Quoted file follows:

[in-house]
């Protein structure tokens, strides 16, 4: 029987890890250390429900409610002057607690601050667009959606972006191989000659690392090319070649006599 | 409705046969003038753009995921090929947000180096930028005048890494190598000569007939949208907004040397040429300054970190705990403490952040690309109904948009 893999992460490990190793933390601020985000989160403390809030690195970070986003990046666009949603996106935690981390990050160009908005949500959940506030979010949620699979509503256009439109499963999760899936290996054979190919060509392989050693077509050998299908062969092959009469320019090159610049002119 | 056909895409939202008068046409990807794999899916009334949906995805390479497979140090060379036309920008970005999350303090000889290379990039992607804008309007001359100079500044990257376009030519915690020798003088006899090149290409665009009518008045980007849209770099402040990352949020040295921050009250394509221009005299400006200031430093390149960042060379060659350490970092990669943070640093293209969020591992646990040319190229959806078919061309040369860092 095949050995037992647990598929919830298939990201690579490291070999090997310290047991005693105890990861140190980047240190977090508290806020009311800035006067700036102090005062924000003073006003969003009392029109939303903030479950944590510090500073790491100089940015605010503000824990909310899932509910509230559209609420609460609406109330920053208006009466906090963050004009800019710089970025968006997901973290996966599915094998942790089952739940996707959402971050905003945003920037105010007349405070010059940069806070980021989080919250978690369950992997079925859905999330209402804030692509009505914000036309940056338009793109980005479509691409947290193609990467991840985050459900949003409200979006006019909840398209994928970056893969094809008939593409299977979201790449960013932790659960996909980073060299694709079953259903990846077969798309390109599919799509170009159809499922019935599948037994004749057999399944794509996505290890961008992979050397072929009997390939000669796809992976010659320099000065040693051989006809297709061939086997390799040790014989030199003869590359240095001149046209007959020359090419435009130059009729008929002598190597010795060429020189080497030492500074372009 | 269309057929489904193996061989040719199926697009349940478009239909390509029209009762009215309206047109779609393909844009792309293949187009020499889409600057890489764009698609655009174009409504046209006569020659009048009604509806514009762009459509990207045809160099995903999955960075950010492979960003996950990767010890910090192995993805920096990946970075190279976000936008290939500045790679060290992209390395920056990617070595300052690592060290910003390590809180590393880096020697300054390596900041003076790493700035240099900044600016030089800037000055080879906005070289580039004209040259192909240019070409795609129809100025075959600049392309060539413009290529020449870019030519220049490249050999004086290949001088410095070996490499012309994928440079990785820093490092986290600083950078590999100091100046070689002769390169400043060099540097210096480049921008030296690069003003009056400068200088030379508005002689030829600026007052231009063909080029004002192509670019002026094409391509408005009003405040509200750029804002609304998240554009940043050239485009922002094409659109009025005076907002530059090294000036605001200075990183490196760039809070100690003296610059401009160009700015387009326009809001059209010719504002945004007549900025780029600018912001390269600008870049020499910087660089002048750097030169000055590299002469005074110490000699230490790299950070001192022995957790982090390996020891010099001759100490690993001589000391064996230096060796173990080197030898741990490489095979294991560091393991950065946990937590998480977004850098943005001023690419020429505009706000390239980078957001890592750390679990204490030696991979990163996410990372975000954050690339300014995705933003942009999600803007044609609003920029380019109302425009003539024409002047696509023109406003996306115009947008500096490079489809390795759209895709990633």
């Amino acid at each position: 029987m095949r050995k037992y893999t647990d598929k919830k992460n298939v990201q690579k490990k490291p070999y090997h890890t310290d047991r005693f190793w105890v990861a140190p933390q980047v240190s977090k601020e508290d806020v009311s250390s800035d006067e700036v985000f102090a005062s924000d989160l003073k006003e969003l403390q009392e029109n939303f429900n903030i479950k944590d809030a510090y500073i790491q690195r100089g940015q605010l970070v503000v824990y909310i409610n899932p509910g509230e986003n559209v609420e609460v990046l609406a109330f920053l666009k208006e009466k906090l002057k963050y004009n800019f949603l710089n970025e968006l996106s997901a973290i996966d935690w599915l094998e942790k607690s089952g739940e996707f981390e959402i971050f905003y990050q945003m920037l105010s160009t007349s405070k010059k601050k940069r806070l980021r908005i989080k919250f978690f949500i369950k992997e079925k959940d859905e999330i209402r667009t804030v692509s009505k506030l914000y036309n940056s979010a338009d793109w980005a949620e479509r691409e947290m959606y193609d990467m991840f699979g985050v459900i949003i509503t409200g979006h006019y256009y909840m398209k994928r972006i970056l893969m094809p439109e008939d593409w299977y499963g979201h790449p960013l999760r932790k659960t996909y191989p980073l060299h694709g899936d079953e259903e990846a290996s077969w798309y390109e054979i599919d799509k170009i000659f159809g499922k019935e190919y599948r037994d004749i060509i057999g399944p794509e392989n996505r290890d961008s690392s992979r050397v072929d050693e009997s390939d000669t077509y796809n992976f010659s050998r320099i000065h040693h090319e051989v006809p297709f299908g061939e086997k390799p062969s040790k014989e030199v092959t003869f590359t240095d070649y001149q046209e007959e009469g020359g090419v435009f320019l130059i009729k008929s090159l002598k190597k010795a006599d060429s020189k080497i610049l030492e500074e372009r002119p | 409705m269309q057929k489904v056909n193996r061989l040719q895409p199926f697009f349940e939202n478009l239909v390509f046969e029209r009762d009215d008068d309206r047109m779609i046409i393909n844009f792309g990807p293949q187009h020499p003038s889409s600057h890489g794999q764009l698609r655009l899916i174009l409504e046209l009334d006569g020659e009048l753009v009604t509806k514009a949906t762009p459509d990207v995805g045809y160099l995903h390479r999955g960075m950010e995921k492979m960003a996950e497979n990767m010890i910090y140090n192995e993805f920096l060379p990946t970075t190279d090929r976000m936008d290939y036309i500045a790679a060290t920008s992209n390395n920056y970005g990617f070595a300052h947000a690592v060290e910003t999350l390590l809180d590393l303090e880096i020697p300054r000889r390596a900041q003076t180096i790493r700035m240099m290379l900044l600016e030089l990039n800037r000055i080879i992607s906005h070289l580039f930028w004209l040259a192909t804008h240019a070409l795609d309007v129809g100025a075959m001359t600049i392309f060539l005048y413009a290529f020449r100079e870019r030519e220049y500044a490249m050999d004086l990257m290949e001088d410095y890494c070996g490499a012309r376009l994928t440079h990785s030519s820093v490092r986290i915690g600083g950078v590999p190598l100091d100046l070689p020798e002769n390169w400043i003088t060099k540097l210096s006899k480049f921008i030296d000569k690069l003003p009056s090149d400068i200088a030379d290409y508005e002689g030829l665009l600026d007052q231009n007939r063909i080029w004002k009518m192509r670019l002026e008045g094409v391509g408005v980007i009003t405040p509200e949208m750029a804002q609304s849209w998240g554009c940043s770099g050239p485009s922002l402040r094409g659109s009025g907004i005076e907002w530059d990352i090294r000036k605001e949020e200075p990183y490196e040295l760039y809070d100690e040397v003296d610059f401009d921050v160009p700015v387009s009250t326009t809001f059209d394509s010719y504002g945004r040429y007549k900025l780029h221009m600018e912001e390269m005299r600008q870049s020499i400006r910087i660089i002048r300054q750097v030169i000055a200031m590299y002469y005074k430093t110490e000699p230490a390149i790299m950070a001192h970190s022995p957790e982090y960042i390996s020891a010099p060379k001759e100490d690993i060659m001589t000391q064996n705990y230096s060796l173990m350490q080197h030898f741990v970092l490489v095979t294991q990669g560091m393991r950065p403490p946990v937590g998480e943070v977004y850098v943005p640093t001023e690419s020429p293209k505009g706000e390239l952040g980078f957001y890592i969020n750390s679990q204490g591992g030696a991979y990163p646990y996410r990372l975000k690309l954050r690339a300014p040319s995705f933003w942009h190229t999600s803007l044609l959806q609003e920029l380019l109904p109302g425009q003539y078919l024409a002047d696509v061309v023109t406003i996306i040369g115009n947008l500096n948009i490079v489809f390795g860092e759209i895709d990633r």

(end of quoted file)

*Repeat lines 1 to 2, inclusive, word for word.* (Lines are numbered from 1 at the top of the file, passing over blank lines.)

[in-house]
């Protein structure tokens, strides 16, 4: 029987890890250390429900409610002057607690601050667009959606972006191989000659690392090319070649006599 | 409705046969003038753009995921090929947000180096930028005048890494190598000569007939949208907004040397040429300054970190705990403490952040690309109904948009 893999992460490990190793933390601020985000989160403390809030690195970070986003990046666009949603996106935690981390990050160009908005949500959940506030979010949620699979509503256009439109499963999760899936290996054979190919060509392989050693077509050998299908062969092959009469320019090159610049002119 | 056909895409939202008068046409990807794999899916009334949906995805390479497979140090060379036309920008970005999350303090000889290379990039992607804008309007001359100079500044990257376009030519915690020798003088006899090149290409665009009518008045980007849209770099402040990352949020040295921050009250394509221009005299400006200031430093390149960042060379060659350490970092990669943070640093293209969020591992646990040319190229959806078919061309040369860092 095949050995037992647990598929919830298939990201690579490291070999090997310290047991005693105890990861140190980047240190977090508290806020009311800035006067700036102090005062924000003073006003969003009392029109939303903030479950944590510090500073790491100089940015605010503000824990909310899932509910509230559209609420609460609406109330920053208006009466906090963050004009800019710089970025968006997901973290996966599915094998942790089952739940996707959402971050905003945003920037105010007349405070010059940069806070980021989080919250978690369950992997079925859905999330209402804030692509009505914000036309940056338009793109980005479509691409947290193609990467991840985050459900949003409200979006006019909840398209994928970056893969094809008939593409299977979201790449960013932790659960996909980073060299694709079953259903990846077969798309390109599919799509170009159809499922019935599948037994004749057999399944794509996505290890961008992979050397072929009997390939000669796809992976010659320099000065040693051989006809297709061939086997390799040790014989030199003869590359240095001149046209007959020359090419435009130059009729008929002598190597010795060429020189080497030492500074372009 | 269309057929489904193996061989040719199926697009349940478009239909390509029209009762009215309206047109779609393909844009792309293949187009020499889409600057890489764009698609655009174009409504046209006569020659009048009604509806514009762009459509990207045809160099995903999955960075950010492979960003996950990767010890910090192995993805920096990946970075190279976000936008290939500045790679060290992209390395920056990617070595300052690592060290910003390590809180590393880096020697300054390596900041003076790493700035240099900044600016030089800037000055080879906005070289580039004209040259192909240019070409795609129809100025075959600049392309060539413009290529020449870019030519220049490249050999004086290949001088410095070996490499012309994928440079990785820093490092986290600083950078590999100091100046070689002769390169400043060099540097210096480049921008030296690069003003009056400068200088030379508005002689030829600026007052231009063909080029004002192509670019002026094409391509408005009003405040509200750029804002609304998240554009940043050239485009922002094409659109009025005076907002530059090294000036605001200075990183490196760039809070100690003296610059401009160009700015387009326009809001059209010719504002945004007549900025780029600018912001390269600008870049020499910087660089002048750097030169000055590299002469005074110490000699230490790299950070001192022995957790982090390996020891010099001759100490690993001589000391064996230096060796173990080197030898741990490489095979294991560091393991950065946990937590998480977004850098943005001023690419020429505009706000390239980078957001890592750390679990204490030696991979990163996410990372975000954050690339300014995705933003942009999600803007044609609003920029380019109302425009003539024409002047696509023109406003996306115009947008500096490079489809390795759209895709990633």